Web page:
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Local business helps make Roundhouse Aquarium a reality

Jon Schoeneck, president and part owner of Integrated Aqua Systems, Inc. standing next to the Life Support Systems and Chilling System being built for the Roundhouse Aquarium.

Integrated Aqua Systems based in Escondido helped make the Roundhouse Aquarium in Manhattan Beach a reality recently. 

The company finished up the aquarium’s new State of the art Life Support Systems and Chilling System.

Integrated Aqua Systems, Inc. is an aquatic systems integrator and equipment supply company. They specialize in the design, fabrication and supply of advanced water filtration systems and tank systems to meet clients’ specific needs in aquatic research, aquaculture and commercial aquatic exhibits.

The company designs, builds and supplies aquatic equipment and systems that meet our clients’ specific needs. They work primarily in the aquatic life support (LSS) industry which includes clients working in aquaculture, aquatic research, decorative ponds, water features, aquaponics and commercial aquatic exhibits. 

Integrated Aqua Systems is located in a modern industrial fabrication and testing facility in Escondido where they fabricate, assemble and test complete water handling, filtration and tank systems. 

The $4 million renovated Roundhouse Aquarium was done in honor of the late Skechers CEO Michael Greenberg’s son Harrison, who died in 2015. 

 “Harrison’s childhood was centered on the ocean so when we wanted to honor his life, it was beautifully appropriate to continue his legacy through the Roundhouse Aquarium,” said Michael Greenberg, president of Skechers and father of Harrison, who passed away at 19. “With its deteriorated tanks and facilities, the interior of the aquarium was in serious disrepair. Harrison would be proud to have played a part in reviving the place where he had so many wonderful memories. The Roundhouse is an iconic gem of our community, and it’s imperative that we continue to protect this aquarium from the elements so that it can share its teachings with our children and our children’s children.”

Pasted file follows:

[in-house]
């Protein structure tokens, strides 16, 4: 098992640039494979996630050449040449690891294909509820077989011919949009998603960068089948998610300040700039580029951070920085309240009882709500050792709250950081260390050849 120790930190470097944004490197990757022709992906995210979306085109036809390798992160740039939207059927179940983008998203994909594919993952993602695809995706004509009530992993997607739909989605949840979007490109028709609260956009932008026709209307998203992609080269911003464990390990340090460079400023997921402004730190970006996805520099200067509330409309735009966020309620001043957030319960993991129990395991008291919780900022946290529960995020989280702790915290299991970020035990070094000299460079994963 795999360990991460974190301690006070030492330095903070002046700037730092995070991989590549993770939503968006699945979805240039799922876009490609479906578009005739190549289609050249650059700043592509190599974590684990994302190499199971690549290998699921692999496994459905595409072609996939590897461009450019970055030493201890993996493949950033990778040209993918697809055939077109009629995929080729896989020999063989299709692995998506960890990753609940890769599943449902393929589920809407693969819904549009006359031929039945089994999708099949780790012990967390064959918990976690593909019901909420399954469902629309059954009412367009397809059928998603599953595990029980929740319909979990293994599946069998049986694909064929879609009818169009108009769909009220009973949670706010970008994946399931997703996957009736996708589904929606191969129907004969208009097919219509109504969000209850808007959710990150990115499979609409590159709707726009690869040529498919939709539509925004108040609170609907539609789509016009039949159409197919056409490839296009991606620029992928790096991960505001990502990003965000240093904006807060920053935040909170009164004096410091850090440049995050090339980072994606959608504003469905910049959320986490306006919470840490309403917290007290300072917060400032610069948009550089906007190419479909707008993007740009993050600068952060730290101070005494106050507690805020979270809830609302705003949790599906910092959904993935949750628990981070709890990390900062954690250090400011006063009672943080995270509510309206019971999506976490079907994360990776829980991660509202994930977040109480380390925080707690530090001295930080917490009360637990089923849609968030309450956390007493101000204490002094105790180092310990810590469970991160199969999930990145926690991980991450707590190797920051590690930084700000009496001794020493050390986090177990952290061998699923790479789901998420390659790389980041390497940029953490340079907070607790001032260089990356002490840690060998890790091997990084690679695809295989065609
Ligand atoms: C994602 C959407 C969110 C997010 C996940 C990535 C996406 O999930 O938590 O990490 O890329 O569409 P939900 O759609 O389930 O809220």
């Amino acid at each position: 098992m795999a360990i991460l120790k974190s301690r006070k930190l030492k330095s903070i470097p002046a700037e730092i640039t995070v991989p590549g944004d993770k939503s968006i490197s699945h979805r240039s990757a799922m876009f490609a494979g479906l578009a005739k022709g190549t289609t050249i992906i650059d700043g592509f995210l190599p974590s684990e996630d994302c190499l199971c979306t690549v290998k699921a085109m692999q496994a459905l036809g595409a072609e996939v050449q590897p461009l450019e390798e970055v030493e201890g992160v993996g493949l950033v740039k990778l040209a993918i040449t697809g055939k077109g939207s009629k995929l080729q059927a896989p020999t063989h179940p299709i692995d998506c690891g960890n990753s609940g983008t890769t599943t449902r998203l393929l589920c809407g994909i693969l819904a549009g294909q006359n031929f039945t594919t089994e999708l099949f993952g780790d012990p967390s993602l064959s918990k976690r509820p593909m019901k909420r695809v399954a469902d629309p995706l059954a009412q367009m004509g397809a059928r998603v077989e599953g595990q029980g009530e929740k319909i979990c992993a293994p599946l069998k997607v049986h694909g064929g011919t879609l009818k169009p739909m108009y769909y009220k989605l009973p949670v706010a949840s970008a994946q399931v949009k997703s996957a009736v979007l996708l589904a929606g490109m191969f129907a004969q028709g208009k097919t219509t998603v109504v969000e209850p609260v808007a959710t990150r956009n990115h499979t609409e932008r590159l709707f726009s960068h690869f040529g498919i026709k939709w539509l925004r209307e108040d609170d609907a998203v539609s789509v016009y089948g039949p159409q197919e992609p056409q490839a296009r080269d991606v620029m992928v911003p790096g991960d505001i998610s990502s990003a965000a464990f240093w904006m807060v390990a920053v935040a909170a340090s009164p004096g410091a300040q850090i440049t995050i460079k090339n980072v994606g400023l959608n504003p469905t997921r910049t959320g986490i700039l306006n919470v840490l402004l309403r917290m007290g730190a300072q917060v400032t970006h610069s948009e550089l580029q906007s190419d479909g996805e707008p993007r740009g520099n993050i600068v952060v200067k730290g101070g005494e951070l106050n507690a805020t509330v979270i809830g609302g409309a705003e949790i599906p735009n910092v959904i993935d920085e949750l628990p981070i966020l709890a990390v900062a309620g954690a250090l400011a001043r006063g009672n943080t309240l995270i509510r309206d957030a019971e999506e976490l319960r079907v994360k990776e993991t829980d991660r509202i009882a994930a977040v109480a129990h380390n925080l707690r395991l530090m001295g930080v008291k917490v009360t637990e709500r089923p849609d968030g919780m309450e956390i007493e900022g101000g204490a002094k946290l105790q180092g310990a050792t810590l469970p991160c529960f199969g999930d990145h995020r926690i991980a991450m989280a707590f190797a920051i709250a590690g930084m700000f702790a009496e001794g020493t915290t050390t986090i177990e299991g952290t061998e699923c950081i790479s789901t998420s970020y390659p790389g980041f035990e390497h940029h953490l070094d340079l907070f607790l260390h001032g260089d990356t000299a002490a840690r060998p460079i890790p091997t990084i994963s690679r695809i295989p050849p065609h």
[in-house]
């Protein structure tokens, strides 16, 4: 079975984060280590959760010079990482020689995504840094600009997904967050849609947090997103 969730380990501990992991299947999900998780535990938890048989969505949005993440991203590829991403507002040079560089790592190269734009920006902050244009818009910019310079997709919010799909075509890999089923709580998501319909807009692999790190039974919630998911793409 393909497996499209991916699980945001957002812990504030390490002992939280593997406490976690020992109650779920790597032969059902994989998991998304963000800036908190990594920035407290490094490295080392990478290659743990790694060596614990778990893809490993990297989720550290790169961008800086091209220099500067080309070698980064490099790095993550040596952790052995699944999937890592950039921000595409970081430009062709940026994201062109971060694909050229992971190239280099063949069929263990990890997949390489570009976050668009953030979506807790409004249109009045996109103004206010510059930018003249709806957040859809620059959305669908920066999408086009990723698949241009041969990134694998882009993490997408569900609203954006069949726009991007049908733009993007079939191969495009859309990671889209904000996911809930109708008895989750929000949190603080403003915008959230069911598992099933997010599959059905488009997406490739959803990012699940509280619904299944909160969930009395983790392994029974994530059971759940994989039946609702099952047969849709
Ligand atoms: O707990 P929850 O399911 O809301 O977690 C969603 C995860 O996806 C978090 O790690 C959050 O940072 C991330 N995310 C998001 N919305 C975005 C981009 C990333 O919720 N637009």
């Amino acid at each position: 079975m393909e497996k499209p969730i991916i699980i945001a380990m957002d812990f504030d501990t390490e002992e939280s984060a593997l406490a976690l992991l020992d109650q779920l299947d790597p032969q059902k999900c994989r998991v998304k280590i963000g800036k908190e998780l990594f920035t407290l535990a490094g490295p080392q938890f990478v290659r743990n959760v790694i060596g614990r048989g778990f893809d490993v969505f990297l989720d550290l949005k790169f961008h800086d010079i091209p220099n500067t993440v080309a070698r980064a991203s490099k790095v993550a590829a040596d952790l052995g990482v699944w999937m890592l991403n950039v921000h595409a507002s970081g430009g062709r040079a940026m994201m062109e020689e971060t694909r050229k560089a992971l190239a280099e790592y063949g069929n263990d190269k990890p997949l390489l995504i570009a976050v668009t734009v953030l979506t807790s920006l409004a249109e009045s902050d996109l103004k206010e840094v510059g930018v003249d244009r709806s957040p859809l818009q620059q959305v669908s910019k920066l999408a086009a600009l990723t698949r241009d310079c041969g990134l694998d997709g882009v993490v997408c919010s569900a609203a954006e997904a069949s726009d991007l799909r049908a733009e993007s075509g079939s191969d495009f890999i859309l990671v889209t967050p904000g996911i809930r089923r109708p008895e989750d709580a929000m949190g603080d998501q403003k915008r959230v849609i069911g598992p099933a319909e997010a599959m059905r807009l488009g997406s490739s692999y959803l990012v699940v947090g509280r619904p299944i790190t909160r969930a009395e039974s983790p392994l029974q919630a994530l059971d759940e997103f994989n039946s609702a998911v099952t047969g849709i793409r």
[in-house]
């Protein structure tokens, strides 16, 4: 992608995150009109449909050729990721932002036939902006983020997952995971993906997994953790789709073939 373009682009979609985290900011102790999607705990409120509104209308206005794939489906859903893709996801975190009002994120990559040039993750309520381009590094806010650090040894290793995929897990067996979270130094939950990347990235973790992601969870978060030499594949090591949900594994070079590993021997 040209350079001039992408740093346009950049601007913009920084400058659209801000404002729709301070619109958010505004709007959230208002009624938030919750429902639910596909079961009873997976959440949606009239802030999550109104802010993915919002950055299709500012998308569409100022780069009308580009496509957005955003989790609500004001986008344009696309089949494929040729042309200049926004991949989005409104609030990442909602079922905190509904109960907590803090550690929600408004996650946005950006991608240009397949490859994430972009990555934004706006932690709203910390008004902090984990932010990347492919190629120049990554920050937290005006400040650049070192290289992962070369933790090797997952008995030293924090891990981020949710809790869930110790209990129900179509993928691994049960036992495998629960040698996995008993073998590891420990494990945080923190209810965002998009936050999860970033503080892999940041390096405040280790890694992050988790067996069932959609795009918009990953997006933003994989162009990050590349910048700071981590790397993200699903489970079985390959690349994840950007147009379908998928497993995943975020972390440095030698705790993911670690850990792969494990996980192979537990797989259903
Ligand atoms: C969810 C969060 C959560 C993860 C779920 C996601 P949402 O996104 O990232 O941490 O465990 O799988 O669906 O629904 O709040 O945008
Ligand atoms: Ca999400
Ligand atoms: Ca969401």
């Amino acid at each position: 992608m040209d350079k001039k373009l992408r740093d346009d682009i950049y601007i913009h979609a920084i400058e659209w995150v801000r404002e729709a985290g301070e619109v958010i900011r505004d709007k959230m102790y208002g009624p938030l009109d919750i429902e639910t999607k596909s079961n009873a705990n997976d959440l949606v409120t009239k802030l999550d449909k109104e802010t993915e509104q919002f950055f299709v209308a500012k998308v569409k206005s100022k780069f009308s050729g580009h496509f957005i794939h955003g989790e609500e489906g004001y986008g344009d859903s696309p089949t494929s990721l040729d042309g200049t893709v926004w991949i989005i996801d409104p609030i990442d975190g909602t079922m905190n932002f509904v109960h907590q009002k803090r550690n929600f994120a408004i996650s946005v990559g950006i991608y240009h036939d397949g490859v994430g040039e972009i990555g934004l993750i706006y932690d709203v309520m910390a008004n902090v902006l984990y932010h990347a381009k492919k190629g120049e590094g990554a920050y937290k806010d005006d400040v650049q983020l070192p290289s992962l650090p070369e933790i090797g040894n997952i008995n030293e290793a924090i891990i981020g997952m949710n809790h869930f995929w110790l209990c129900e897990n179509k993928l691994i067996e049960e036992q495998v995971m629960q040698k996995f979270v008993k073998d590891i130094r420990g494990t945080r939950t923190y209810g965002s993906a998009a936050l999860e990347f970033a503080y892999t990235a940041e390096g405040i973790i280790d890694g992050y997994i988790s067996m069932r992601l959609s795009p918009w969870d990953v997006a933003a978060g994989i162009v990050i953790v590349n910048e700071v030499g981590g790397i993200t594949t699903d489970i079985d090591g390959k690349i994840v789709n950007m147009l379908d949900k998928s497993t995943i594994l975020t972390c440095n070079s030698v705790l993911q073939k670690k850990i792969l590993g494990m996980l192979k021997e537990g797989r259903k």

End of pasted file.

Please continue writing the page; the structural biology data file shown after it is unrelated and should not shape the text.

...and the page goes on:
The building is a white octagonal that features 14 oceanic tanks, two fresh water tanks, a wrap-around touch tank and 75 species of marine life. It includes a sea jellies tank, shark tank and additional marine life such as moray eels, seahorses and an octopus.

It was originally built in 1920 and since 1981 has been used by Oceanographic Teaching Stations to provide free lessons about the ocean to the public. However, the aquarium interior was in disrepair, with deteriorated tanks. Now, after the renovation, it is expected to draw more than 14,000 students per year from the region. 

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